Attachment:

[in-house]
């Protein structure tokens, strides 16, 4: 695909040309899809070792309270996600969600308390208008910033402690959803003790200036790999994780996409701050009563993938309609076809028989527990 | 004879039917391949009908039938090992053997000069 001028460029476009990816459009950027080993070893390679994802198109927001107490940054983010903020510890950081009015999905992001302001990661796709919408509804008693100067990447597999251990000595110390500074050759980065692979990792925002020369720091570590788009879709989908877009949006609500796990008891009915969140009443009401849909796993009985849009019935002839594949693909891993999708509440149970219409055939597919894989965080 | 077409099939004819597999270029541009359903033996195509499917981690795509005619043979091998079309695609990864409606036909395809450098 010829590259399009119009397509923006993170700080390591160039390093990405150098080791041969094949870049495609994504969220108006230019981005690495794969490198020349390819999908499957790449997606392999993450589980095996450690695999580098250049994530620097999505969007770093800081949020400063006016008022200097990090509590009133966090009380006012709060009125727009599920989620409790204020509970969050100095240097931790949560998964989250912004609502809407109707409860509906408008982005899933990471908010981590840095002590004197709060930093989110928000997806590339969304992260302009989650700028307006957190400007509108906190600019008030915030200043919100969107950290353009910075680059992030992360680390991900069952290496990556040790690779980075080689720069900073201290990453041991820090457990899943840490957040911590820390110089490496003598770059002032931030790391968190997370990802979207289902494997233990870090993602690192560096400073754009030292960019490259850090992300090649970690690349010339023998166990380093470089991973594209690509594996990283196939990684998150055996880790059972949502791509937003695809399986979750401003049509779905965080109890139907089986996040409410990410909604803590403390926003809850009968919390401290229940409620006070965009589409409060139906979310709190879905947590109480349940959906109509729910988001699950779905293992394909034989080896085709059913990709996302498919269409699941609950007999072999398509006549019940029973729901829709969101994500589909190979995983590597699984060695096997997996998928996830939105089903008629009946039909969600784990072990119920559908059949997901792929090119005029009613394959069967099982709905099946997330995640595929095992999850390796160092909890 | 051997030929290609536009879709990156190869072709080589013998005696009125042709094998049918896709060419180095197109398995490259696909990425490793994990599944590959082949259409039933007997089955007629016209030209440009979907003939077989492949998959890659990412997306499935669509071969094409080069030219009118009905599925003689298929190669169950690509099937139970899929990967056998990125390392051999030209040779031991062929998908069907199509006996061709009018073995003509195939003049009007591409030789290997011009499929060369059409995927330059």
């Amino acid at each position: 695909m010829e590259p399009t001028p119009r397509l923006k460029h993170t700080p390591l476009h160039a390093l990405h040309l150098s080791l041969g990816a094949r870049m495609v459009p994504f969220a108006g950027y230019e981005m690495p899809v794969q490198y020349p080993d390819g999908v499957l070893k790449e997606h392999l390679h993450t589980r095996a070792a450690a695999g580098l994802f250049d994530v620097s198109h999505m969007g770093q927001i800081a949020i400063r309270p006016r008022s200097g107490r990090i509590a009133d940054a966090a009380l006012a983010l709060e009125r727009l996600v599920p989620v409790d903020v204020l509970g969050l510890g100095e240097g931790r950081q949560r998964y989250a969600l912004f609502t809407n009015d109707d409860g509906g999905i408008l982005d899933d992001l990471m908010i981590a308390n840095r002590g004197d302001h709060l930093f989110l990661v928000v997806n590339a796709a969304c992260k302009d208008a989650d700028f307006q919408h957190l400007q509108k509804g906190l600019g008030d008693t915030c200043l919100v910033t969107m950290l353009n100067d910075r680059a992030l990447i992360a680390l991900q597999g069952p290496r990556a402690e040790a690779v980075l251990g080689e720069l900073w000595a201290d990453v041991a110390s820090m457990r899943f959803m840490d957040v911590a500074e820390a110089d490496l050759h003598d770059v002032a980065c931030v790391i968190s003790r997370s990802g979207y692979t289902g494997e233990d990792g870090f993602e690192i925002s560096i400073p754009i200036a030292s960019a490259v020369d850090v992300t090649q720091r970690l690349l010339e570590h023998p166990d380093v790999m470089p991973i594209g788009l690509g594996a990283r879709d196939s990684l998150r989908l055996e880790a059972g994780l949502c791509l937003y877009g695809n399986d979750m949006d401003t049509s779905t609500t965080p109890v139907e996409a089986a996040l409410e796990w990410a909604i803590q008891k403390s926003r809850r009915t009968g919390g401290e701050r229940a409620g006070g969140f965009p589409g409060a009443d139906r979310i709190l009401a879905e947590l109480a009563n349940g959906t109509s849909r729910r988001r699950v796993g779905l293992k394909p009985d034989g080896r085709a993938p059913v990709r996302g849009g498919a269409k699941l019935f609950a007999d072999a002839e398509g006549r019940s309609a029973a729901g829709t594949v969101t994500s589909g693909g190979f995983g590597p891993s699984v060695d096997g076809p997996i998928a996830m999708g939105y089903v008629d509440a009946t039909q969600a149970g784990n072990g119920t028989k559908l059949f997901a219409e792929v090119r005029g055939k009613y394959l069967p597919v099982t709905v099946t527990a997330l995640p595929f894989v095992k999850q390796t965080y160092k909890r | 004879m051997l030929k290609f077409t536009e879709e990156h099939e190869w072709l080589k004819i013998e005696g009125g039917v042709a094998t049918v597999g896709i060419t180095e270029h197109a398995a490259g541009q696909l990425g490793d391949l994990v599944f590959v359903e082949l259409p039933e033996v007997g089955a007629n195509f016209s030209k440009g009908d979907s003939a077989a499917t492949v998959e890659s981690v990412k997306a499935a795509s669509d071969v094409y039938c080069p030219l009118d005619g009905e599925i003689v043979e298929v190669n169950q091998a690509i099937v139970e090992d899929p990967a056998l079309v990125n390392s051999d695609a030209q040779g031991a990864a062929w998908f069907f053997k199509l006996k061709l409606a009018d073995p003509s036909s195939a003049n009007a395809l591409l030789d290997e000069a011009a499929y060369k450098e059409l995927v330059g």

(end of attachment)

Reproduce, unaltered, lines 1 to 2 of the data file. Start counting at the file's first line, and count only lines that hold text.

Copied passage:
[in-house]
């Protein structure tokens, strides 16, 4: 695909040309899809070792309270996600969600308390208008910033402690959803003790200036790999994780996409701050009563993938309609076809028989527990 | 004879039917391949009908039938090992053997000069 001028460029476009990816459009950027080993070893390679994802198109927001107490940054983010903020510890950081009015999905992001302001990661796709919408509804008693100067990447597999251990000595110390500074050759980065692979990792925002020369720091570590788009879709989908877009949006609500796990008891009915969140009443009401849909796993009985849009019935002839594949693909891993999708509440149970219409055939597919894989965080 | 077409099939004819597999270029541009359903033996195509499917981690795509005619043979091998079309695609990864409606036909395809450098 010829590259399009119009397509923006993170700080390591160039390093990405150098080791041969094949870049495609994504969220108006230019981005690495794969490198020349390819999908499957790449997606392999993450589980095996450690695999580098250049994530620097999505969007770093800081949020400063006016008022200097990090509590009133966090009380006012709060009125727009599920989620409790204020509970969050100095240097931790949560998964989250912004609502809407109707409860509906408008982005899933990471908010981590840095002590004197709060930093989110928000997806590339969304992260302009989650700028307006957190400007509108906190600019008030915030200043919100969107950290353009910075680059992030992360680390991900069952290496990556040790690779980075080689720069900073201290990453041991820090457990899943840490957040911590820390110089490496003598770059002032931030790391968190997370990802979207289902494997233990870090993602690192560096400073754009030292960019490259850090992300090649970690690349010339023998166990380093470089991973594209690509594996990283196939990684998150055996880790059972949502791509937003695809399986979750401003049509779905965080109890139907089986996040409410990410909604803590403390926003809850009968919390401290229940409620006070965009589409409060139906979310709190879905947590109480349940959906109509729910988001699950779905293992394909034989080896085709059913990709996302498919269409699941609950007999072999398509006549019940029973729901829709969101994500589909190979995983590597699984060695096997997996998928996830939105089903008629009946039909969600784990072990119920559908059949997901792929090119005029009613394959069967099982709905099946997330995640595929095992999850390796160092909890 | 051997030929290609536009879709990156190869072709080589013998005696009125042709094998049918896709060419180095197109398995490259696909990425490793994990599944590959082949259409039933007997089955007629016209030209440009979907003939077989492949998959890659990412997306499935669509071969094409080069030219009118009905599925003689298929190669169950690509099937139970899929990967056998990125390392051999030209040779031991062929998908069907199509006996061709009018073995003509195939003049009007591409030789290997011009499929060369059409995927330059």